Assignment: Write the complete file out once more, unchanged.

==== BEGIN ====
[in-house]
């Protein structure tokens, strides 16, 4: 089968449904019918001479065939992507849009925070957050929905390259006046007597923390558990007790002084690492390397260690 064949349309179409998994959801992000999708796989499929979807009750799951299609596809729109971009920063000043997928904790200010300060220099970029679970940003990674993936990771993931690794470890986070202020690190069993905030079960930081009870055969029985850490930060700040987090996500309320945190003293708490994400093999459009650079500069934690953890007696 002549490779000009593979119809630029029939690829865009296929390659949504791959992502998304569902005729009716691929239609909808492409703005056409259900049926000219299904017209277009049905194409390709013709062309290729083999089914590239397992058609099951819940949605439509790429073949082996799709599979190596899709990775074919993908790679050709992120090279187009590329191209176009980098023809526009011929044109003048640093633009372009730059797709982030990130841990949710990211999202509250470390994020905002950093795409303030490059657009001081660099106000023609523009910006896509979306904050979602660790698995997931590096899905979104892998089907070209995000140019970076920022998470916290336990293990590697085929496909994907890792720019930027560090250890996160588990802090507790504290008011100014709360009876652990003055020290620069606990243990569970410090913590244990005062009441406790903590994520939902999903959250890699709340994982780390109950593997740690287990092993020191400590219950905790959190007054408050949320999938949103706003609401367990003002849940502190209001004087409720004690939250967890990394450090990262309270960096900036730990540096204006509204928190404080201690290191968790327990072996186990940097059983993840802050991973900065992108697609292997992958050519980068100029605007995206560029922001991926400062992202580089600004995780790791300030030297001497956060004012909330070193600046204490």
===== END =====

[in-house]
């Protein structure tokens, strides 16, 4: 089968449904019918001479065939992507849009925070957050929905390259006046007597923390558990007790002084690492390397260690 064949349309179409998994959801992000999708796989499929979807009750799951299609596809729109971009920063000043997928904790200010300060220099970029679970940003990674993936990771993931690794470890986070202020690190069993905030079960930081009870055969029985850490930060700040987090996500309320945190003293708490994400093999459009650079500069934690953890007696 002549490779000009593979119809630029029939690829865009296929390659949504791959992502998304569902005729009716691929239609909808492409703005056409259900049926000219299904017209277009049905194409390709013709062309290729083999089914590239397992058609099951819940949605439509790429073949082996799709599979190596899709990775074919993908790679050709992120090279187009590329191209176009980098023809526009011929044109003048640093633009372009730059797709982030990130841990949710990211999202509250470390994020905002950093795409303030490059657009001081660099106000023609523009910006896509979306904050979602660790698995997931590096899905979104892998089907070209995000140019970076920022998470916290336990293990590697085929496909994907890792720019930027560090250890996160588990802090507790504290008011100014709360009876652990003055020290620069606990243990569970410090913590244990005062009441406790903590994520939902999903959250890699709340994982780390109950593997740690287990092993020191400590219950905790959190007054408050949320999938949103706003609401367990003002849940502190209001004087409720004690939250967890990394450090990262309270960096900036730990540096204006509204928190404080201690290191968790327990072996186990940097059983993840802050991973900065992108697609292997992958050519980068100029605007995206560029922001991926400062992202580089600004995780790791300030030297001497956060004012909330070193600046204490």